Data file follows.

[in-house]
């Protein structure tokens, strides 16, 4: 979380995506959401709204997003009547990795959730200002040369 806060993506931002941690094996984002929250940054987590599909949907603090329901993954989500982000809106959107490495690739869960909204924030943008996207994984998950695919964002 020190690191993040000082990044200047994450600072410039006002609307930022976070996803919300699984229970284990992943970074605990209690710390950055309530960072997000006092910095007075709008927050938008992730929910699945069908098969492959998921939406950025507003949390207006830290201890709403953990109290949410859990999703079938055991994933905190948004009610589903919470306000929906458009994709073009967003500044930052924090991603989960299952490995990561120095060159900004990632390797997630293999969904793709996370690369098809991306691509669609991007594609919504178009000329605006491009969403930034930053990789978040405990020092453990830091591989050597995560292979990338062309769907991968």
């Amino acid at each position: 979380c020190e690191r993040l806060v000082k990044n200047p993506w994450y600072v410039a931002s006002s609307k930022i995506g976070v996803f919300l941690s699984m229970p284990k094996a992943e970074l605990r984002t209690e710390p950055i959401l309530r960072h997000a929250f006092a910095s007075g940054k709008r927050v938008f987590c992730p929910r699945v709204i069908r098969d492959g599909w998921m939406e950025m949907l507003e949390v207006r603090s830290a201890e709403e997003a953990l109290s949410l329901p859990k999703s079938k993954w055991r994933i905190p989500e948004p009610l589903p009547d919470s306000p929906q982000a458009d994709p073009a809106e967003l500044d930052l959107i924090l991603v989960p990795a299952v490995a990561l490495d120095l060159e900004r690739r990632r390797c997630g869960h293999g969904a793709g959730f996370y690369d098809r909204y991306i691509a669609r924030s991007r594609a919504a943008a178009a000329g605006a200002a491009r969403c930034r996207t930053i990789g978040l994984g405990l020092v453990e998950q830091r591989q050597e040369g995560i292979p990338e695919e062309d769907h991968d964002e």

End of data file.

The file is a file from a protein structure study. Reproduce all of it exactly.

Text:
[in-house]
């Protein structure tokens, strides 16, 4: 979380995506959401709204997003009547990795959730200002040369 806060993506931002941690094996984002929250940054987590599909949907603090329901993954989500982000809106959107490495690739869960909204924030943008996207994984998950695919964002 020190690191993040000082990044200047994450600072410039006002609307930022976070996803919300699984229970284990992943970074605990209690710390950055309530960072997000006092910095007075709008927050938008992730929910699945069908098969492959998921939406950025507003949390207006830290201890709403953990109290949410859990999703079938055991994933905190948004009610589903919470306000929906458009994709073009967003500044930052924090991603989960299952490995990561120095060159900004990632390797997630293999969904793709996370690369098809991306691509669609991007594609919504178009000329605006491009969403930034930053990789978040405990020092453990830091591989050597995560292979990338062309769907991968």
């Amino acid at each position: 979380c020190e690191r993040l806060v000082k990044n200047p993506w994450y600072v410039a931002s006002s609307k930022i995506g976070v996803f919300l941690s699984m229970p284990k094996a992943e970074l605990r984002t209690e710390p950055i959401l309530r960072h997000a929250f006092a910095s007075g940054k709008r927050v938008f987590c992730p929910r699945v709204i069908r098969d492959g599909w998921m939406e950025m949907l507003e949390v207006r603090s830290a201890e709403e997003a953990l109290s949410l329901p859990k999703s079938k993954w055991r994933i905190p989500e948004p009610l589903p009547d919470s306000p929906q982000a458009d994709p073009a809106e967003l500044d930052l959107i924090l991603v989960p990795a299952v490995a990561l490495d120095l060159e900004r690739r990632r390797c997630g869960h293999g969904a793709g959730f996370y690369d098809r909204y991306i691509a669609r924030s991007r594609a919504a943008a178009a000329g605006a200002a491009r969403c930034r996207t930053i990789g978040l994984g405990l020092v453990e998950q830091r591989q050597e040369g995560i292979p990338e695919e062309d769907h991968d964002e």